Forecasters have said the UK has high chances of snow falling this month in parts of the UK and the “coldest part of the year” is far from over.
Met Office spokesperson Richard Miles told Metro.co.uk, “High pressure is in charge over the UK, and a cold front moving south yesterday has preceded the influence of a northerly air mass.
‘This will bring below average temperatures for many today, particularly in the south of the UK, but largely clear skies will mean it still feels quite pleasant for most areas.
‘Tonight will bring a widespread sharp frost and some places might see their coldest night of 2022 so far, but as temperatures have so far been largely mild this isn’t too extraordinary!
‘The picture remains similar for the next few days although cloud will be increasing from the north and west which will keep temperatures higher overnight.’
Senior meteorologist at British Weather Services Jim Dale warned that “winter is not over,” as the “coldest parts of the year” are to come.
Speaking to Express.co.uk, he said, “As we get towards the end of the month – the coldest on average parts of the year – what we’re seeing is the high pressure pulling away south and west, allowing a north-easterly air stream to come in.
“That may well start to bring some snow events towards the latter stages of the month”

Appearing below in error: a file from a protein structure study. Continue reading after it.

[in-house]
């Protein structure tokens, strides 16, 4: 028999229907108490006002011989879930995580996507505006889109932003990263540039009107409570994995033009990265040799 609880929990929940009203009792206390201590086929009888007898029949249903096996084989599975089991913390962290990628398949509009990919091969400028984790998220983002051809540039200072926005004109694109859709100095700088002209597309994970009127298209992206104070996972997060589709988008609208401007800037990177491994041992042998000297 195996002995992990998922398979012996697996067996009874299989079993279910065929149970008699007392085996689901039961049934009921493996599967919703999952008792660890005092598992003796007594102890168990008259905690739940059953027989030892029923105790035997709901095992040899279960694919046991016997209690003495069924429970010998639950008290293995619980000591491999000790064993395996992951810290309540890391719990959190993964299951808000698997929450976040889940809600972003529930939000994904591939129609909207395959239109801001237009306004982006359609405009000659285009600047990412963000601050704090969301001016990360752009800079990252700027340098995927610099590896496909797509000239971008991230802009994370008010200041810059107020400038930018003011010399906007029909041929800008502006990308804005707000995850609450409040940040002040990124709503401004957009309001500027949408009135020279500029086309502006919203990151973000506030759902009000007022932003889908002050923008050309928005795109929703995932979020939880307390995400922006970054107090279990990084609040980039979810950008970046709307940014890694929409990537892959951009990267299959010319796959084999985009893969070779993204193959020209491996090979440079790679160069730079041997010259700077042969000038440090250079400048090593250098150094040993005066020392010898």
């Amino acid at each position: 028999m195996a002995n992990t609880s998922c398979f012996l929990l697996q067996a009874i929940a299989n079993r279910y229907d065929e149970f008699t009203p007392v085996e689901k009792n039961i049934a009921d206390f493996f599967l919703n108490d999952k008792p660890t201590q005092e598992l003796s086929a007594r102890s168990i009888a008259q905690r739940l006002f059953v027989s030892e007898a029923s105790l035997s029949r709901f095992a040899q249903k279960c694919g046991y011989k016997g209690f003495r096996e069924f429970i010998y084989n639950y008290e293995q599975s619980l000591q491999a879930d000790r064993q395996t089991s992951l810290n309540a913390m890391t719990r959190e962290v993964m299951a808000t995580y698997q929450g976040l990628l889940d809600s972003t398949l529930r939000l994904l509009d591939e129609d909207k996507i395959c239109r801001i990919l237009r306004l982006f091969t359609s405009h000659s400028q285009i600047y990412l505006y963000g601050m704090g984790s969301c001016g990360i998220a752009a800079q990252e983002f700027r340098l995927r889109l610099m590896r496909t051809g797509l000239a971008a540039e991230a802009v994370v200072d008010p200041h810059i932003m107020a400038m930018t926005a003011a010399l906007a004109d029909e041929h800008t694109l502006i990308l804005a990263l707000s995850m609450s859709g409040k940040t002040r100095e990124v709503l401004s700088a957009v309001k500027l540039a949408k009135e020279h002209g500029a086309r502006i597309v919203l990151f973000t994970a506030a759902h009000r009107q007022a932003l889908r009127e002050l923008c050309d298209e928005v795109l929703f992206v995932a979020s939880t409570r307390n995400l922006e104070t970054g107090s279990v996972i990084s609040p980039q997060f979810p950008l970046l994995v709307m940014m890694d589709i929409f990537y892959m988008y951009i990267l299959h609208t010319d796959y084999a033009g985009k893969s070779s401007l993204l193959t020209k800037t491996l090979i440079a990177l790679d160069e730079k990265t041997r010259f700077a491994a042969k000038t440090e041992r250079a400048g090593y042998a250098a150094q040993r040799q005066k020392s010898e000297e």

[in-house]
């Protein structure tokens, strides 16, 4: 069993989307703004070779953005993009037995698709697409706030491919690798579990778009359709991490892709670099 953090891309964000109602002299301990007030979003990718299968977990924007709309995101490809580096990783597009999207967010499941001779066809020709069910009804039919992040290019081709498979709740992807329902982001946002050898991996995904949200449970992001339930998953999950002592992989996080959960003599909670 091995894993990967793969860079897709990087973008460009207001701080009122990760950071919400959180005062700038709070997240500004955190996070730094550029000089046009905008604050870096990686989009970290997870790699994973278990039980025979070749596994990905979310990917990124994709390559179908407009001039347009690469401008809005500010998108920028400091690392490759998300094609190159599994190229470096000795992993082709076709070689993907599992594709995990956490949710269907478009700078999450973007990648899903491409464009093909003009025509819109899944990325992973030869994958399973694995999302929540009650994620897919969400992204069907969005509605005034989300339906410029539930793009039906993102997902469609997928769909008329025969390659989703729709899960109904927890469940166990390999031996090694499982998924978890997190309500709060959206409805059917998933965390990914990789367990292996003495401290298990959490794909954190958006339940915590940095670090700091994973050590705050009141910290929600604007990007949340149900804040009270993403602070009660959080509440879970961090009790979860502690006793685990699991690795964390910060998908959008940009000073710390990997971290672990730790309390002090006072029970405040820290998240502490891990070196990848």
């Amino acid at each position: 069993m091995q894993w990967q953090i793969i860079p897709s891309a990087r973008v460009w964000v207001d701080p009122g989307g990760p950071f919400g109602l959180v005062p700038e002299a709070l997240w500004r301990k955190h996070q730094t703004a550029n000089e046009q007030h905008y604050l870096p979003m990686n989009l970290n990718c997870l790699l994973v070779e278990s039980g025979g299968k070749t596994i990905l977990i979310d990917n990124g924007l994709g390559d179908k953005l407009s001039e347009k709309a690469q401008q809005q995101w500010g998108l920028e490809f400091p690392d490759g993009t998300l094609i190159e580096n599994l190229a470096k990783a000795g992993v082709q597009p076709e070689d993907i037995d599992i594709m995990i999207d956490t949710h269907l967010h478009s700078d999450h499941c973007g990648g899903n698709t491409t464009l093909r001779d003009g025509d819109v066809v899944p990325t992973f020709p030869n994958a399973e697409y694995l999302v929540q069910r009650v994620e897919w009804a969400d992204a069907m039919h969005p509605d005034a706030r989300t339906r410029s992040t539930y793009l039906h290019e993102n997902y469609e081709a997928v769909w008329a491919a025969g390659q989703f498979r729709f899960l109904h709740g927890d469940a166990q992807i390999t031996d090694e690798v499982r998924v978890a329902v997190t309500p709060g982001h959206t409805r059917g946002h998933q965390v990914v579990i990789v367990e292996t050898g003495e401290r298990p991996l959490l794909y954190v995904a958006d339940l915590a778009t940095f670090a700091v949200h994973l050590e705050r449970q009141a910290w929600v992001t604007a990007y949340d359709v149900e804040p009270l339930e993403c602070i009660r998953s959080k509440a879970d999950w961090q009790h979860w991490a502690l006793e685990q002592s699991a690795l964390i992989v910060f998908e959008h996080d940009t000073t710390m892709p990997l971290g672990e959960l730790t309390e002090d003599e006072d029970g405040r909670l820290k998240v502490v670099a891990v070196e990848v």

He added, “So how far that actually comes in, and whether or not we get a proper plunge, depends on a little battle going on – does it end up in Denmark, Germany or does the thrust come across and affect the eastern parts of the UK and down to the London area.
“But I’d say at the moment that winter is not over, make that absolutely clear.
“We’re only halfway through and the coldest part of the year is normally reserved for the end of January and February.
“So there’s plenty to play for. ”
The UK Health and Security Agency has urged the public to check that their neighbours are safe.
Agostinho Sousa, a consultant at the UKHSA said, “Cold weather can have a serious impact on health, particularly for older people and those with heart and lung problems, as it increases the risks of heart attacks, strokes and chest infections.
“Remind vulnerable relatives and neighbours to heat their home to at least 18C, particularly if they have reduced mobility, are 65 or older, or have a health condition.
“Should they need to go outside, it’s important for them to wear shoes with a good grip.”